Instrumentation-specific infection after anterior cruciate ligament reconstruction

Stephen Parada, Jason A. Grassbaugh, John Glenden DeVine, Edward D. Arrington

Research output: Contribution to journalReview article

12 Citations (Scopus)

Abstract

Background: Anterior cruciate ligament (ACL) reconstruction is uncommonly complicated by postoperative infections, the causes of which are rarely identified. Hypothesis/Purpose: The goal of this study was to characterize the relationship between methodological sterilization failure and ACL reconstruction infection at an army medical center. Study Design: Case series. Methods: Demographic, clinical, and laboratory data were collected on 5 postoperative infections during a 14-week period in 2003. All ACL reconstructions completed within the past 6 years at the institution were reviewed to establish a baseline infection rate. Results: There was a 14-week period in which 5 cases of infection occurred postoperatively, an infection rate of 12.2%. Previous and subsequent to the identified period, the established rate of infection after ACL reconstruction was 0.3%. There were no violations of sterile technique noted in any of the identified cases. All cases utilized hamstring autograft. All cases also used the DePuy Mitek Intrafix system for tibial fixation of the graft. Two of these cases had positive cultures. Conclusions: An isolated series of increased infection rate led to an investigation into the sterile technique. This revealed gross biomaterial remaining inside instrumentation common to all the cases, the DePuy Mitek Intrafix system. The modular cannulated hex driver, made to fit over a small caliber wire, had no wire brushes of a small-enough diameter for the cleaning and sterilization procedure. After recognition of infection, all patients were treated with surgical irrigation and debridement of the affected knee, as well as individualized antibiotic therapy. Patients were followed postoperatively and no patients required revision ACL reconstruction or radical debridement of the graft.

Original languageEnglish (US)
Pages (from-to)481-485
Number of pages5
JournalSports Health
Volume1
Issue number6
DOIs
StatePublished - Nov 1 2009
Externally publishedYes

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Anterior Cruciate Ligament Reconstruction
Infection
Debridement
Transplants
Autografts
Biocompatible Materials
Knee
Demography
Anti-Bacterial Agents

Keywords

  • Anterior cruciate ligament
  • Postoperative infection
  • Surgical site infections

ASJC Scopus subject areas

  • Orthopedics and Sports Medicine
  • Physical Therapy, Sports Therapy and Rehabilitation

Cite this

Instrumentation-specific infection after anterior cruciate ligament reconstruction. / Parada, Stephen; Grassbaugh, Jason A.; DeVine, John Glenden; Arrington, Edward D.

In: Sports Health, Vol. 1, No. 6, 01.11.2009, p. 481-485.

Research output: Contribution to journalReview article

Parada, Stephen ; Grassbaugh, Jason A. ; DeVine, John Glenden ; Arrington, Edward D. / Instrumentation-specific infection after anterior cruciate ligament reconstruction. In: Sports Health. 2009 ; Vol. 1, No. 6. pp. 481-485.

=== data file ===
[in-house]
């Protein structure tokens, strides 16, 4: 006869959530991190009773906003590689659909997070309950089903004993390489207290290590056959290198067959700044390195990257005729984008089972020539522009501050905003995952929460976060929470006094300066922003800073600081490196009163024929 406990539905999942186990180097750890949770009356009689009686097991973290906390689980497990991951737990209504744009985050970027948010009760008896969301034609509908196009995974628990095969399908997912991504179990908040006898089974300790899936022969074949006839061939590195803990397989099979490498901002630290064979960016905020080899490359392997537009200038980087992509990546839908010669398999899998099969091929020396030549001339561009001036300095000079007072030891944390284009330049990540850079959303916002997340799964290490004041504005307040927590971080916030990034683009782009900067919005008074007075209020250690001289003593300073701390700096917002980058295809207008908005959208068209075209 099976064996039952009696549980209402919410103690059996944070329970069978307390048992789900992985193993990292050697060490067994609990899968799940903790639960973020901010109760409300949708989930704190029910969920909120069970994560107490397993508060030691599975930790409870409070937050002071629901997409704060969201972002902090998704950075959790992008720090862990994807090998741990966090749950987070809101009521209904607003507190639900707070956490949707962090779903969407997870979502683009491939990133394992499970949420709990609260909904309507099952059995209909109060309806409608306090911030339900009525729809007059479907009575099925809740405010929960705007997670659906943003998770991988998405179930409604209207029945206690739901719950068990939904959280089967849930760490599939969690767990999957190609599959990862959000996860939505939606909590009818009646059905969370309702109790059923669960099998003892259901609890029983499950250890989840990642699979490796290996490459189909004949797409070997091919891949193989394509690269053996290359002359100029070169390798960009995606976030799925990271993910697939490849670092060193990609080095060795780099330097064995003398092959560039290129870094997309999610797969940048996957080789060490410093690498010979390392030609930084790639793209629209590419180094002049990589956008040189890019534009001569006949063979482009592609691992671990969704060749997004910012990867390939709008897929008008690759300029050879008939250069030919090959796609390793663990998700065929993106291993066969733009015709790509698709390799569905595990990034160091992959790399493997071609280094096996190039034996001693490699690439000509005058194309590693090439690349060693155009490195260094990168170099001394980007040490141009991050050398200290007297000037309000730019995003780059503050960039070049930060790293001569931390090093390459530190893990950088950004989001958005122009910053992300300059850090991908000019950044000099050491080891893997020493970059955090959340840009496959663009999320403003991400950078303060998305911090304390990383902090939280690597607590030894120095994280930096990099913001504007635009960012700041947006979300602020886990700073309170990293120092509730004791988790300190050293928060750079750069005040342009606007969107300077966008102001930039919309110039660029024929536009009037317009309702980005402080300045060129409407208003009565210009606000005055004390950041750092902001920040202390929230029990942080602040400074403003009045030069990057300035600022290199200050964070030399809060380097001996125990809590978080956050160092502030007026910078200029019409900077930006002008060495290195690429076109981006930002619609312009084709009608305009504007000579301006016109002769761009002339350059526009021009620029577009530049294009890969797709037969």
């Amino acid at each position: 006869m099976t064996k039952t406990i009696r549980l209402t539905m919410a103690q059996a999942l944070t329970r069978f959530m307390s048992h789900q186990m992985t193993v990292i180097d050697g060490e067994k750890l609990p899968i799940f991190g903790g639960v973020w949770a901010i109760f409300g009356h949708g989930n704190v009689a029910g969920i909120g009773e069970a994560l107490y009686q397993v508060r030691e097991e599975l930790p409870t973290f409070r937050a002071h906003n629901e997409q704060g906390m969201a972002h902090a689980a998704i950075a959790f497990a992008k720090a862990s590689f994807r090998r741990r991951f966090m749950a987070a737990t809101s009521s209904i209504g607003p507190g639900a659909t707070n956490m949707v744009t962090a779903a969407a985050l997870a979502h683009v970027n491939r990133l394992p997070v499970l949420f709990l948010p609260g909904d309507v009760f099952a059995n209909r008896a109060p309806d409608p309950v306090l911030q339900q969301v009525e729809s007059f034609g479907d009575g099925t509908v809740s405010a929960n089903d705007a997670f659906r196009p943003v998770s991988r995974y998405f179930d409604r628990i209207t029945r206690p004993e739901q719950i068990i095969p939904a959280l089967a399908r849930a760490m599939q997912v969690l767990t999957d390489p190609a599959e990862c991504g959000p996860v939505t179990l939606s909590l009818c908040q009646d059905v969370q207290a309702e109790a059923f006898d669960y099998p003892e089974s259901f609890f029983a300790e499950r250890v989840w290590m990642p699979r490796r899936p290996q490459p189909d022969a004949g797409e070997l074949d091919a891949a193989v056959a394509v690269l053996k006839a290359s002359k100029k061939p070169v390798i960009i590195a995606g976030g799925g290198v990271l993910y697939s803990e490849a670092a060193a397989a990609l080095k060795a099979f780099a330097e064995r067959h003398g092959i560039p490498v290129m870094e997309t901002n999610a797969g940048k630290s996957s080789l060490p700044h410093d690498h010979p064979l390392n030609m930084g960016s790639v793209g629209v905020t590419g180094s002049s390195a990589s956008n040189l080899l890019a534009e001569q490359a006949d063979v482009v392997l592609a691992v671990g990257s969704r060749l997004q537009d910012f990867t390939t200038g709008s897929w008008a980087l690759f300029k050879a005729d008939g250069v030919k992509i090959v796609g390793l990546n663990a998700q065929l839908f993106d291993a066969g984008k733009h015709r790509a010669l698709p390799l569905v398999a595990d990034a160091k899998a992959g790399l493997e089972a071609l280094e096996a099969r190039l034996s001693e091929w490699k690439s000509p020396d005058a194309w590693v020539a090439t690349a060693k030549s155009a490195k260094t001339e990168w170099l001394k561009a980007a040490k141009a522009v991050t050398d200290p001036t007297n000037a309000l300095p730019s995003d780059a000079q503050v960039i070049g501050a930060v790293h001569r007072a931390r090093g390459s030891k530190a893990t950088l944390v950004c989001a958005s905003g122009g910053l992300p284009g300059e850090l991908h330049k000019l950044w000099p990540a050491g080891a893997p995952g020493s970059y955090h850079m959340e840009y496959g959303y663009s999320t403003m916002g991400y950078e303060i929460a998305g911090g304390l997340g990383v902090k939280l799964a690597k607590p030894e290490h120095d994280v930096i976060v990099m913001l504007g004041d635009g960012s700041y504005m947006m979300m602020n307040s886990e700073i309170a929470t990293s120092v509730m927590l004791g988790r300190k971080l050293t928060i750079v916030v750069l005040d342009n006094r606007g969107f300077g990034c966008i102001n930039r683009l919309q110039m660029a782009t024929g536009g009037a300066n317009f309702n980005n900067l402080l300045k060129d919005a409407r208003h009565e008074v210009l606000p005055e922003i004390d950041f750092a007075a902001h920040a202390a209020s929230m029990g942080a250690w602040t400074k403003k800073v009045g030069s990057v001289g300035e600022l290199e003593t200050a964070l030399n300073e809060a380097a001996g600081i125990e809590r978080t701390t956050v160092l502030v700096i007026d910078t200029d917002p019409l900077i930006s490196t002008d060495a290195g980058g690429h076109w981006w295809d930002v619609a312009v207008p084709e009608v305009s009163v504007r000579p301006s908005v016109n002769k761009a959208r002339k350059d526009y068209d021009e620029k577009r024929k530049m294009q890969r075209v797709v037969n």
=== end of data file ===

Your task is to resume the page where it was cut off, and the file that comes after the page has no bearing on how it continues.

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abstract = "Background: Anterior cruciate ligament (ACL) reconstruction is uncommonly complicated by postoperative infections, the causes of which are rarely identified. Hypothesis/Purpose: The goal of this study was to characterize the relationship between methodological sterilization failure and ACL reconstruction infection at an army medical center. Study Design: Case series. Methods: Demographic, clinical, and laboratory data were collected on 5 postoperative infections during a 14-week period in 2003. All ACL reconstructions completed within the past 6 years at the institution were reviewed to establish a baseline infection rate. Results: There was a 14-week period in which 5 cases of infection occurred postoperatively, an infection rate of 12.2{\%}. Previous and subsequent to the identified period, the established rate of infection after ACL reconstruction was 0.3{\%}. There were no violations of sterile technique noted in any of the identified cases. All cases utilized hamstring autograft. All cases also used the DePuy Mitek Intrafix system for tibial fixation of the graft. Two of these cases had positive cultures. Conclusions: An isolated series of increased infection rate led to an investigation into the sterile technique. This revealed gross biomaterial remaining inside instrumentation common to all the cases, the DePuy Mitek Intrafix system. The modular cannulated hex driver, made to fit over a small caliber wire, had no wire brushes of a small-enough diameter for the cleaning and sterilization procedure. After recognition of infection, all patients were treated with surgical irrigation and debridement of the affected knee, as well as individualized antibiotic therapy. Patients were followed postoperatively and no patients required revision ACL reconstruction or radical debridement of the graft.",
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